Schedule Subject to Change (All Times Eastern)

October 23

8:00 am – STAGE FRIGHT (WB, 1950): Jane Wyman, Richard Todd, & Marlene Dietrich. Hitchcock directed this story of an actress who tries to prove the innocence of a man accused of murder. B

10:00 am – THE OUTLAW (Howard Hughes Productions, 1943): Thomas Mitchell, Jane Russell. Allegedly the story of Billy the Kid and Pat Garrett, it’s badly directed, badly acted, and badly written. Total Entertainment! F

2:00 pm – PEOPLE WILL TALK (Fox, 1951): Cary Grant, Jeanne Crain. A doctor sets tongues wagging by his approach to medicine. A+

4:00 pm – THE LADY EVE (Paramount, 1941): Barbara Stanwyck, Henry Fonda, & Charles Coburn. Witty Sturges film about a con-artist who takes a wealthy, naive scientist for a bundle but ends up falling for him. A+

6:00 pm – FATHER OF THE BRIDE (MGM, 1950): Spencer Tracy, Elizabeth Taylor. Sweet family comedy about a doting father and the endless trials he endures when his daughter marries. B+

8:00 pm – FRANKENSTEIN CREATED WOMAN (Hammer/Fox, 1966): Peter Cushing, Susan Denberg. Dr. Frankenstein puts his dead assistant’s brain into the body of the man’s lover, who committed suicide. C+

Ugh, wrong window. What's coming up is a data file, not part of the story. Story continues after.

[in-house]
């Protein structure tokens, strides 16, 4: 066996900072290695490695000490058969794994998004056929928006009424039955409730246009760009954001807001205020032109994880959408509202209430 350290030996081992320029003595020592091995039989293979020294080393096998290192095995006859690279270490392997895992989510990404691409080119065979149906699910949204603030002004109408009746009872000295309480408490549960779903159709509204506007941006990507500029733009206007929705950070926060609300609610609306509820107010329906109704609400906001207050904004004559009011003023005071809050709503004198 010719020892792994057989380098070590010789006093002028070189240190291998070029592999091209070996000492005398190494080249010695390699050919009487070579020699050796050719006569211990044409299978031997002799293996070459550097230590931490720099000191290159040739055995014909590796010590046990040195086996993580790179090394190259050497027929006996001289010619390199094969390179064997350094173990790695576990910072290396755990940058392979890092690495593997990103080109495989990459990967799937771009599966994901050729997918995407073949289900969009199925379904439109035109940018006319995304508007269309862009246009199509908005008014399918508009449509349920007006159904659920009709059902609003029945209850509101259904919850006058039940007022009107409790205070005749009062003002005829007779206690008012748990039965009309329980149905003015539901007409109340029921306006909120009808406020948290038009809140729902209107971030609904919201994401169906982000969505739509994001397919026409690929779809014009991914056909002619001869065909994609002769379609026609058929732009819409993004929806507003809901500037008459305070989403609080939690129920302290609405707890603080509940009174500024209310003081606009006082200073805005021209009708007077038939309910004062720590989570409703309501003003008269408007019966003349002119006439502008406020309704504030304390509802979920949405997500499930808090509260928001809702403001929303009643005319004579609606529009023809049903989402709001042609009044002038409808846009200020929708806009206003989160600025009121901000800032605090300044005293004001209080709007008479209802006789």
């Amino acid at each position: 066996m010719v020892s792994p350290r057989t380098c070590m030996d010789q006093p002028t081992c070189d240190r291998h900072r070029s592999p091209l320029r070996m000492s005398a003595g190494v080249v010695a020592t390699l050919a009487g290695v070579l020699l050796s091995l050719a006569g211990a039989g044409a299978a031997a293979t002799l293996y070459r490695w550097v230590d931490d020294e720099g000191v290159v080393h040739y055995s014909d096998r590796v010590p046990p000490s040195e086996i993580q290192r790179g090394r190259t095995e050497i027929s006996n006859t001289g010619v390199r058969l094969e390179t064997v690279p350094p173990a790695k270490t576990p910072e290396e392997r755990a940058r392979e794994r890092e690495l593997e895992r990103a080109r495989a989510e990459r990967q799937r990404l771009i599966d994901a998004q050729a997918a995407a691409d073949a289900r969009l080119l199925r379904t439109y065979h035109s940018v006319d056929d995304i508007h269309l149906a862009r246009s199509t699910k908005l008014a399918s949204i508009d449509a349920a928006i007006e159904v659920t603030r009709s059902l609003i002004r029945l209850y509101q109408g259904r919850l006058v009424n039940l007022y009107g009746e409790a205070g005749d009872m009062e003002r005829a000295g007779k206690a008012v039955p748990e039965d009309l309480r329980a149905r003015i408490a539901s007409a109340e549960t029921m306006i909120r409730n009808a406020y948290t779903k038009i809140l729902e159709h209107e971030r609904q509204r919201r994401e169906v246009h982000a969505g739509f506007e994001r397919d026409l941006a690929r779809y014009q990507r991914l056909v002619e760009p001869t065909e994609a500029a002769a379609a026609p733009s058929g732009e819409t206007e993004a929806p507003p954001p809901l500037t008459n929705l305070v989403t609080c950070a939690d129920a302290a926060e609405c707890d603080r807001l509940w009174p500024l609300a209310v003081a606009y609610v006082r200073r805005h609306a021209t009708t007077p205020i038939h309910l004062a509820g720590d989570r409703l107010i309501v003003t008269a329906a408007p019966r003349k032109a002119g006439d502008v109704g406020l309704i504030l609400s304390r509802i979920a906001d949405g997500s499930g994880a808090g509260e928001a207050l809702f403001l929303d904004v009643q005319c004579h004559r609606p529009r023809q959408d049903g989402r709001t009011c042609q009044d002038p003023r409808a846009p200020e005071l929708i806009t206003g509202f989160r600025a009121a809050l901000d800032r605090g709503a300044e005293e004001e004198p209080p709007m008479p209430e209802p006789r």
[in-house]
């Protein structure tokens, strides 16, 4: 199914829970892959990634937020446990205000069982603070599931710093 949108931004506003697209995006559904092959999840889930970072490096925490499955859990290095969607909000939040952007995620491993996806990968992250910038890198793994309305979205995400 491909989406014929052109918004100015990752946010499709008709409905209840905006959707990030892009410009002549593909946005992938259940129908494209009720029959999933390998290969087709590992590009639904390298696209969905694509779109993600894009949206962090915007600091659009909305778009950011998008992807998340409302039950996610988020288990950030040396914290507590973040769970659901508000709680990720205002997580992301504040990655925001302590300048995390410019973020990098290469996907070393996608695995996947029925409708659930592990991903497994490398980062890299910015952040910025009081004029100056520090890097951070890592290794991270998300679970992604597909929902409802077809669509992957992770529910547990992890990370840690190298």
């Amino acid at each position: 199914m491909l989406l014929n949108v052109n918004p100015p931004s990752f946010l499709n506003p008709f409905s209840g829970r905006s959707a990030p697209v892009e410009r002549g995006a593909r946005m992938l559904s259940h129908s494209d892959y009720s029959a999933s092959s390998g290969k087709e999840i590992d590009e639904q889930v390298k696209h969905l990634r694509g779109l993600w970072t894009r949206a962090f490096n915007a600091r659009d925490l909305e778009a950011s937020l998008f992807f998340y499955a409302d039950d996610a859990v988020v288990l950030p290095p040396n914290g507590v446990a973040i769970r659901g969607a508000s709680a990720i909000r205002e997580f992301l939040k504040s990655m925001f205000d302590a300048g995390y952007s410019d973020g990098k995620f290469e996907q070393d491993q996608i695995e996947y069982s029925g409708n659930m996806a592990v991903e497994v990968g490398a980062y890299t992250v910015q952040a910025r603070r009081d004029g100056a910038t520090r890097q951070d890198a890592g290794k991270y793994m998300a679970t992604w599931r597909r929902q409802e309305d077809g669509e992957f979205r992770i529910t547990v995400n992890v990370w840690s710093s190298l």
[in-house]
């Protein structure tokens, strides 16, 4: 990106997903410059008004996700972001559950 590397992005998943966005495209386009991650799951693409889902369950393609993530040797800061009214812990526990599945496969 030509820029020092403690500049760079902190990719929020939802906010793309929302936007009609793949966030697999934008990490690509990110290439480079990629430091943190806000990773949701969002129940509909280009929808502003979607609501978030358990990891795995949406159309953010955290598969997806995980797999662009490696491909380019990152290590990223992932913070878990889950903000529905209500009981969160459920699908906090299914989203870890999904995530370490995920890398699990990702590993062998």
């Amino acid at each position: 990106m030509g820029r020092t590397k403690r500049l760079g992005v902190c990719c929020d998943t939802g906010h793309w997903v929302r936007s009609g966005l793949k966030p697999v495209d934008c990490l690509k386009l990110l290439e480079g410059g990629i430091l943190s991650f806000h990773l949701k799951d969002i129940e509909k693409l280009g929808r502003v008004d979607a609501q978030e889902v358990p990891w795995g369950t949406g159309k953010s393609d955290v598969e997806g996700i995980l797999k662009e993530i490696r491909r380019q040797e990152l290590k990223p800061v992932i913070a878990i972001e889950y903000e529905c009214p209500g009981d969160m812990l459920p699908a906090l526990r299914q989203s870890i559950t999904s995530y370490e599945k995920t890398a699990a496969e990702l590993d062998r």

10:00 pm – FRANKENSTEIN MUST BE DESTROYED! (WB/Hammer, 1969): Peter Cushing, Simon Ward. Baron Frankenstein blackmails a brother and sister into helping him with a brain transplant. C+

12:00 am – THE PHANTOM CARRIAGE (Svensk Filmindustri, 1921): Victor Sjostrom, Hilda Borgstrom. According to legend the last sinner to die in the year will become the soul collector in the phantom carriage. Silent. A+

2:00 am – EPIDEMIC (Elementfilm A/S, 1987): Lars Von Trier, Udo Kier. A filmmaker’s latest project about a worldwide epidemic is coming true. Written and directed by Von Trier. C

4:00 am – THE SATAN BUG (UA, 1965): Richard Basehart, Dana Andrews. Basehart is a mad scientist planning to wipe out the population of L.A. with a deadly virus serum. B-

October 24

6:00 am – IS MY FACE RED? (RKO, 1932): Helen Twelvetrees, Ricardo Cortez, & Jill Esmond. A gossip columnist witnesses a gangland killing. B-